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Reading ‘The Children Act’ in Lamu

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The book: The Children Act, Ian McEwan

The place: Lamu, Kenya

I’ve recently become a believer in the importance of small holidays. I used to think that you needed at least a week to properly get away, but two or three days, provided that the location is sufficiently different, can be enough to bring about full body-and-soul relaxation.

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I’ve been wanting to visit Lamu for a long time. The whole Swahili Coast is fascinating to me: I’m always attracted to places of cultural contact and collision, and here’s where the Arabian Peninsula meets the Indian Subcontinent meets the vast continent of Africa, with a sprinkling of Portuguese influence thrown in. This great seam runs from Somalia down to Mozambique, and is palpable in the architecture and the language and the culture and the people. I love it.

Lamu is suffering these days. Like much of the Kenyan coast, it’s dependent on tourism, but the terrorist attacks in Kenya over the past year, and particularly the Mpeketoni massacre in June have done serious damage. The locals are friendly but there’s an undertone of desperation. “Pray for us,” a man told me today, “pray that god will send us some tourists.” I’d say god probably has bigger fish to fry at the moment, but I do hope that things get better here.

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Of course, from a selfish point of view, a paucity of other tourists can be a blessing. In August 2006 I backpacked through the Middle East during an outbreak of hostilities in Lebanon, and as a result was one of a handful of tourists at Petra on the day I visited. It was eerie and beautiful. Things were similar when I was living in Cairo last year: on one hand, the Pyramids deserted allowing you to make believe that you’d just trekked across the desert to find them half-drifted in sand and undiscovered; on the other, every second taxi driver with a story about how he’d used to drive buses for tourists or he’d been a tourist guide or he’d run a hotel, but no one was coming any more.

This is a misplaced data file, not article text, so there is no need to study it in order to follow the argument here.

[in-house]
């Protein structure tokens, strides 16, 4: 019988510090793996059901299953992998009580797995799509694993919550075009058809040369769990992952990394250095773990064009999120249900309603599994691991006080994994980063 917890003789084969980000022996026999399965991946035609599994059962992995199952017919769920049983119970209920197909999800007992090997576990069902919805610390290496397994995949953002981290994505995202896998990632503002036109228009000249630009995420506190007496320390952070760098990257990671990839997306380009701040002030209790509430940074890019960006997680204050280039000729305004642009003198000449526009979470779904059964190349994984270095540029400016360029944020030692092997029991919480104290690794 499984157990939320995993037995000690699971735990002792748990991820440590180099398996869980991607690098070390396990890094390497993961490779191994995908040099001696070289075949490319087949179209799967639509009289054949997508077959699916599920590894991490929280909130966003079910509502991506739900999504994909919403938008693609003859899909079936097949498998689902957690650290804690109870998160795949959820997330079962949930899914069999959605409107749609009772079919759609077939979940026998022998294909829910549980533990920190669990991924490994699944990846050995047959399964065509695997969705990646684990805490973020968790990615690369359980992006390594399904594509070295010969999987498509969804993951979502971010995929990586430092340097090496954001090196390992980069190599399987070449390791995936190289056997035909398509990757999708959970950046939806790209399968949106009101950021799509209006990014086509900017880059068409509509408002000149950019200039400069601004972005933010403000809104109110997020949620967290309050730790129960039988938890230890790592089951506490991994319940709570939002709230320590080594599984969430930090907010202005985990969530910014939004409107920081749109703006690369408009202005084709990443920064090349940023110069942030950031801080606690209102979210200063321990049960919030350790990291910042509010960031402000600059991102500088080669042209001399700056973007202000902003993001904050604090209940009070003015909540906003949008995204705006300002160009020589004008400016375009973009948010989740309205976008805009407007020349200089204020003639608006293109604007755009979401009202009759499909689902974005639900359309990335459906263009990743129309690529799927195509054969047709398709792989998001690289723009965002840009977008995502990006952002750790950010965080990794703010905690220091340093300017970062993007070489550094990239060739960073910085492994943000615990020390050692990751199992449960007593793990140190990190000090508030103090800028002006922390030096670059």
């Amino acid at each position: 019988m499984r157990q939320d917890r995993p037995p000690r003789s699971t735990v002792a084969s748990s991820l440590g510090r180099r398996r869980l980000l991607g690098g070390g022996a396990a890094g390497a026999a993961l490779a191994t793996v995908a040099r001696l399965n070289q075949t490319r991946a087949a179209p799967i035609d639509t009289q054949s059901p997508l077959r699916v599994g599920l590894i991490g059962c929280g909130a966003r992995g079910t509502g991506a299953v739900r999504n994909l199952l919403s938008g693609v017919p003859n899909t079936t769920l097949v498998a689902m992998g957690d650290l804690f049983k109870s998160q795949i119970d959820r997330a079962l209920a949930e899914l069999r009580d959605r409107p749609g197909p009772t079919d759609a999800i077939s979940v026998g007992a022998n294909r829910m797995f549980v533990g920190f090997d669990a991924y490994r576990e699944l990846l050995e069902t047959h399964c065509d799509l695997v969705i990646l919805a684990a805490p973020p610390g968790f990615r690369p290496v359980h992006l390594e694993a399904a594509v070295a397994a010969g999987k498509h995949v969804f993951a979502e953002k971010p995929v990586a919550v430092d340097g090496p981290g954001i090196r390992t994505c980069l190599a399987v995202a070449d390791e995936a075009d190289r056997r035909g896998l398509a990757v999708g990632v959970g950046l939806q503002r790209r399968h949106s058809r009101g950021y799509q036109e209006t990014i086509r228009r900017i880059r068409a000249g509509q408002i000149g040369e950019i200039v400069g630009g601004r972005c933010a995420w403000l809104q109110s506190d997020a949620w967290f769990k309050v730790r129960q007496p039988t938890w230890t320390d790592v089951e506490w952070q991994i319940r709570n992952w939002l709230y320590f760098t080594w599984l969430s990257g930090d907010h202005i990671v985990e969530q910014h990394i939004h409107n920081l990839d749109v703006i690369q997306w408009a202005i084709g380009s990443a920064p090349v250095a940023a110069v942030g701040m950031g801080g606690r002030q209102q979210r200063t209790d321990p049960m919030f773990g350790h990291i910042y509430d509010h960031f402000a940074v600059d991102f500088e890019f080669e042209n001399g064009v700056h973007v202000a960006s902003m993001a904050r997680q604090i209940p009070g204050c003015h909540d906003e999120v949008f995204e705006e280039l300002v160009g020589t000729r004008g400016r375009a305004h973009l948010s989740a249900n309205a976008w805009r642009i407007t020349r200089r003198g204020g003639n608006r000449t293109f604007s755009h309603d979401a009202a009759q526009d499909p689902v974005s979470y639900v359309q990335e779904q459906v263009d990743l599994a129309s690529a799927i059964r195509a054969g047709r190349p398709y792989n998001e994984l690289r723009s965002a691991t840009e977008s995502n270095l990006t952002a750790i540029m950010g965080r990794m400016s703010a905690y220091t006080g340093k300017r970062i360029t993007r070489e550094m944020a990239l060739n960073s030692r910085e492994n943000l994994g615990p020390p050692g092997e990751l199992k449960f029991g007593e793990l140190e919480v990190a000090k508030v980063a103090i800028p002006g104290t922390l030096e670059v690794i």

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Also read Tim Parks’s Teach Us to Sit Still. Early dusk, call to prayer, three-quarter moon burning with a sharp white light and an endless tumble of clouds racing in from north to south: I sat as still as perhaps I ever have, just watching.

(I stayed here. It was glorious.)

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Written by Jess

October 4, 2014 at 7:36 pm

Posted in Uncategorized

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